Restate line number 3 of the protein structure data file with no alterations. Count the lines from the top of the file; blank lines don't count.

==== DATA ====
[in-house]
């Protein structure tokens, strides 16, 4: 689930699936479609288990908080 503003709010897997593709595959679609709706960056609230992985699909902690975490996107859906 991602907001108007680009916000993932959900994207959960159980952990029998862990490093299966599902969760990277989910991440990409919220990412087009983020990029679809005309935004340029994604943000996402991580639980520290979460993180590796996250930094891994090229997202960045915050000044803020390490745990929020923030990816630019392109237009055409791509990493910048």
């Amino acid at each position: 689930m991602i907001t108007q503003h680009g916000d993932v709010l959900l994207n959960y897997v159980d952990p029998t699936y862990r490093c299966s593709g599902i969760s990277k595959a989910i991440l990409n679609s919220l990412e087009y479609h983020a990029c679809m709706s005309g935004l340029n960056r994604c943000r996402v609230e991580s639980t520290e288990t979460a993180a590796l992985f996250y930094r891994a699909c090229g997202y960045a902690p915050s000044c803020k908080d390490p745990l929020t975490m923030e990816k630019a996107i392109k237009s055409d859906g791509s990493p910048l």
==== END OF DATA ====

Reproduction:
């Amino acid at each position: 689930m991602i907001t108007q503003h680009g916000d993932v709010l959900l994207n959960y897997v159980d952990p029998t699936y862990r490093c299966s593709g599902i969760s990277k595959a989910i991440l990409n679609s919220l990412e087009y479609h983020a990029c679809m709706s005309g935004l340029n960056r994604c943000r996402v609230e991580s639980t520290e288990t979460a993180a590796l992985f996250y930094r891994a699909c090229g997202y960045a902690p915050s000044c803020k908080d390490p745990l929020t975490m923030e990816k630019a996107i392109k237009s055409d859906g791509s990493p910048l």